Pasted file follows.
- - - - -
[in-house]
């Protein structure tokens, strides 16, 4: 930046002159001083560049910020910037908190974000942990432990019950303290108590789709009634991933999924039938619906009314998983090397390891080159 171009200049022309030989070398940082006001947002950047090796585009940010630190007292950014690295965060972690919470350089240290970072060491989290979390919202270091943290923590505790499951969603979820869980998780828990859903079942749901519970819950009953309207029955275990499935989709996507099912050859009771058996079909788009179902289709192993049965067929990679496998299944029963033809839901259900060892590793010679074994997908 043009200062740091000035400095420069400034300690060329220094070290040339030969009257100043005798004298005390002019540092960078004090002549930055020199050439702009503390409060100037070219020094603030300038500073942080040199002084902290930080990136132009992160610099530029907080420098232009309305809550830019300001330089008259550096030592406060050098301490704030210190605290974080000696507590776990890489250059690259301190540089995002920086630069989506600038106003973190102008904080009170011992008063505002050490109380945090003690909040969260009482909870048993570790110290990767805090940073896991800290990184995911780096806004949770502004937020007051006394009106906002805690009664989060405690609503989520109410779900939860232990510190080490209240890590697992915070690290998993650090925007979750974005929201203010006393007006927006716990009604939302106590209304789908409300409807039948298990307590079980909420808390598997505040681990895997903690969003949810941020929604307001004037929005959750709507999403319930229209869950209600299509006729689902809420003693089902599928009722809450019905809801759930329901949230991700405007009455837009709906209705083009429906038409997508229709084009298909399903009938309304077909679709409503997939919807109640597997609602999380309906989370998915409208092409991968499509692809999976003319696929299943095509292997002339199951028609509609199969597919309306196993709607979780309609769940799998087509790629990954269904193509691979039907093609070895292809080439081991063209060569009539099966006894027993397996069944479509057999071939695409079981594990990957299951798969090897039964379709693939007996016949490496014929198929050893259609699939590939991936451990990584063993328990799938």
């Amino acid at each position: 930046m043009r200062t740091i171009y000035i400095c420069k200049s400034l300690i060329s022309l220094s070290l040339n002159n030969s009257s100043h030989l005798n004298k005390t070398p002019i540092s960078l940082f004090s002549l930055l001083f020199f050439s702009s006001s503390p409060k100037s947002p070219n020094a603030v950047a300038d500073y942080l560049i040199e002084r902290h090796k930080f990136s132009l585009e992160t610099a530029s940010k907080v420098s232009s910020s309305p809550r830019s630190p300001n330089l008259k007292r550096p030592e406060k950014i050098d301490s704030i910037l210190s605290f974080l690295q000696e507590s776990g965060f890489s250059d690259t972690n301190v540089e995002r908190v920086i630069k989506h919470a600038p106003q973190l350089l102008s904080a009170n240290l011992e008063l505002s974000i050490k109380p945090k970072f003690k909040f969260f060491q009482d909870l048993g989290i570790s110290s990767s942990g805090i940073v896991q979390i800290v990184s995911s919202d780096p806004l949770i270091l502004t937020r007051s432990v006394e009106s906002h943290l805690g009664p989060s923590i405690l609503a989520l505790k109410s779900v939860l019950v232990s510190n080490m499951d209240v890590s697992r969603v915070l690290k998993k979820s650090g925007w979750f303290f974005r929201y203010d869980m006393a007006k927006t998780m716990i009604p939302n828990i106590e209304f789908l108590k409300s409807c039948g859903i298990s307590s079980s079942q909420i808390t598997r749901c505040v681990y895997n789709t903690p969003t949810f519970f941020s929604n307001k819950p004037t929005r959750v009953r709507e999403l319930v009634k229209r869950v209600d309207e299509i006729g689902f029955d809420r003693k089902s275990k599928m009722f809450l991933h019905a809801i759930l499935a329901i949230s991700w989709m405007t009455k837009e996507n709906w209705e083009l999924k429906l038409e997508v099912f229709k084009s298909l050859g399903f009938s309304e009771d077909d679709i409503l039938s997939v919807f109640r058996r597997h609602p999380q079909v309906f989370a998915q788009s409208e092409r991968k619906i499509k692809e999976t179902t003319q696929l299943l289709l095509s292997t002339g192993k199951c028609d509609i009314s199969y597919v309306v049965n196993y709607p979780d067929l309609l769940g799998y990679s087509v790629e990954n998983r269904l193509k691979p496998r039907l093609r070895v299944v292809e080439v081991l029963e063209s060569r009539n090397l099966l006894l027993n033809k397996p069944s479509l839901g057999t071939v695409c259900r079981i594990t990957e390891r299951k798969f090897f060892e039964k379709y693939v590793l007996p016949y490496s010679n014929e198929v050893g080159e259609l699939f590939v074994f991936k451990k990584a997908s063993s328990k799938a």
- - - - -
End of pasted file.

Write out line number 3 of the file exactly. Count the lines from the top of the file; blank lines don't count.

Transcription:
């Amino acid at each position: 930046m043009r200062t740091i171009y000035i400095c420069k200049s400034l300690i060329s022309l220094s070290l040339n002159n030969s009257s100043h030989l005798n004298k005390t070398p002019i540092s960078l940082f004090s002549l930055l001083f020199f050439s702009s006001s503390p409060k100037s947002p070219n020094a603030v950047a300038d500073y942080l560049i040199e002084r902290h090796k930080f990136s132009l585009e992160t610099a530029s940010k907080v420098s232009s910020s309305p809550r830019s630190p300001n330089l008259k007292r550096p030592e406060k950014i050098d301490s704030i910037l210190s605290f974080l690295q000696e507590s776990g965060f890489s250059d690259t972690n301190v540089e995002r908190v920086i630069k989506h919470a600038p106003q973190l350089l102008s904080a009170n240290l011992e008063l505002s974000i050490k109380p945090k970072f003690k909040f969260f060491q009482d909870l048993g989290i570790s110290s990767s942990g805090i940073v896991q979390i800290v990184s995911s919202d780096p806004l949770i270091l502004t937020r007051s432990v006394e009106s906002h943290l805690g009664p989060s923590i405690l609503a989520l505790k109410s779900v939860l019950v232990s510190n080490m499951d209240v890590s697992r969603v915070l690290k998993k979820s650090g925007w979750f303290f974005r929201y203010d869980m006393a007006k927006t998780m716990i009604p939302n828990i106590e209304f789908l108590k409300s409807c039948g859903i298990s307590s079980s079942q909420i808390t598997r749901c505040v681990y895997n789709t903690p969003t949810f519970f941020s929604n307001k819950p004037t929005r959750v009953r709507e999403l319930v009634k229209r869950v209600d309207e299509i006729g689902f029955d809420r003693k089902s275990k599928m009722f809450l991933h019905a809801i759930l499935a329901i949230s991700w989709m405007t009455k837009e996507n709906w209705e083009l999924k429906l038409e997508v099912f229709k084009s298909l050859g399903f009938s309304e009771d077909d679709i409503l039938s997939v919807f109640r058996r597997h609602p999380q079909v309906f989370a998915q788009s409208e092409r991968k619906i499509k692809e999976t179902t003319q696929l299943l289709l095509s292997t002339g192993k199951c028609d509609i009314s199969y597919v309306v049965n196993y709607p979780d067929l309609l769940g799998y990679s087509v790629e990954n998983r269904l193509k691979p496998r039907l093609r070895v299944v292809e080439v081991l029963e063209s060569r009539n090397l099966l006894l027993n033809k397996p069944s479509l839901g057999t071939v695409c259900r079981i594990t990957e390891r299951k798969f090897f060892e039964k379709y693939v590793l007996p016949y490496s010679n014929e198929v050893g080159e259609l699939f590939v074994f991936k451990k990584a997908s063993s328990k799938a």